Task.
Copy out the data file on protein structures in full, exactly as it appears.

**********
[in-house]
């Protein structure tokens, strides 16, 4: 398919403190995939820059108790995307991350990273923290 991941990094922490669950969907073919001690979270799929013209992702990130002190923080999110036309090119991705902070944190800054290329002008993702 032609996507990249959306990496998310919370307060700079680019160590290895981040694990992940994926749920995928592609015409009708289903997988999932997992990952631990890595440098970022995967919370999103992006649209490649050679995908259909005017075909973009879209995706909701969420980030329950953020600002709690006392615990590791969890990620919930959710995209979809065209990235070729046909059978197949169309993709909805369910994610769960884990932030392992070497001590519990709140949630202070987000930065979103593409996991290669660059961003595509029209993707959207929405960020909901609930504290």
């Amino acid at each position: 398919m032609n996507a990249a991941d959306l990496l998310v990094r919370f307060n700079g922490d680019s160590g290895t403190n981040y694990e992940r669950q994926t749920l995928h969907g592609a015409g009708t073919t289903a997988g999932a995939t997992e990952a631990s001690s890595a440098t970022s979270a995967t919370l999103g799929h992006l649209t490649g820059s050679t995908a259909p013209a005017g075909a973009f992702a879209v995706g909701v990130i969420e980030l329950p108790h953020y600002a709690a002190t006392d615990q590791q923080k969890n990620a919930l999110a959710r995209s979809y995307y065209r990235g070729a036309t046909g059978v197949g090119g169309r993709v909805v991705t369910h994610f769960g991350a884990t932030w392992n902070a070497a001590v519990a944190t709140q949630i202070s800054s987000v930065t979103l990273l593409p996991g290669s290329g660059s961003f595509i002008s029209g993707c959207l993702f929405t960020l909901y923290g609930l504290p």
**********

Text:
[in-house]
């Protein structure tokens, strides 16, 4: 398919403190995939820059108790995307991350990273923290 991941990094922490669950969907073919001690979270799929013209992702990130002190923080999110036309090119991705902070944190800054290329002008993702 032609996507990249959306990496998310919370307060700079680019160590290895981040694990992940994926749920995928592609015409009708289903997988999932997992990952631990890595440098970022995967919370999103992006649209490649050679995908259909005017075909973009879209995706909701969420980030329950953020600002709690006392615990590791969890990620919930959710995209979809065209990235070729046909059978197949169309993709909805369910994610769960884990932030392992070497001590519990709140949630202070987000930065979103593409996991290669660059961003595509029209993707959207929405960020909901609930504290």
């Amino acid at each position: 398919m032609n996507a990249a991941d959306l990496l998310v990094r919370f307060n700079g922490d680019s160590g290895t403190n981040y694990e992940r669950q994926t749920l995928h969907g592609a015409g009708t073919t289903a997988g999932a995939t997992e990952a631990s001690s890595a440098t970022s979270a995967t919370l999103g799929h992006l649209t490649g820059s050679t995908a259909p013209a005017g075909a973009f992702a879209v995706g909701v990130i969420e980030l329950p108790h953020y600002a709690a002190t006392d615990q590791q923080k969890n990620a919930l999110a959710r995209s979809y995307y065209r990235g070729a036309t046909g059978v197949g090119g169309r993709v909805v991705t369910h994610f769960g991350a884990t932030w392992n902070a070497a001590v519990a944190t709140q949630i202070s800054s987000v930065t979103l990273l593409p996991g290669s290329g660059s961003f595509i002008s029209g993707c959207l993702f929405t960020l909901y923290g609930l504290p």